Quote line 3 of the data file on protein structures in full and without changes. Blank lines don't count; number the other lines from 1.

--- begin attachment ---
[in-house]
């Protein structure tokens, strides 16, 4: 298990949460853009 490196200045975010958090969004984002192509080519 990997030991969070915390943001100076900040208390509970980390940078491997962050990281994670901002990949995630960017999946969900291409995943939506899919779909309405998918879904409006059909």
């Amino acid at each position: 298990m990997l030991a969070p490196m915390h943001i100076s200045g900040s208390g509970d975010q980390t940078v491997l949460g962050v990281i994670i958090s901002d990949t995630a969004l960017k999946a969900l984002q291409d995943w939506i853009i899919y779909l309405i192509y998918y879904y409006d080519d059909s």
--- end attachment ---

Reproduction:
């Amino acid at each position: 298990m990997l030991a969070p490196m915390h943001i100076s200045g900040s208390g509970d975010q980390t940078v491997l949460g962050v990281i994670i958090s901002d990949t995630a969004l960017k999946a969900l984002q291409d995943w939506i853009i899919y779909l309405i192509y998918y879904y409006d080519d059909s």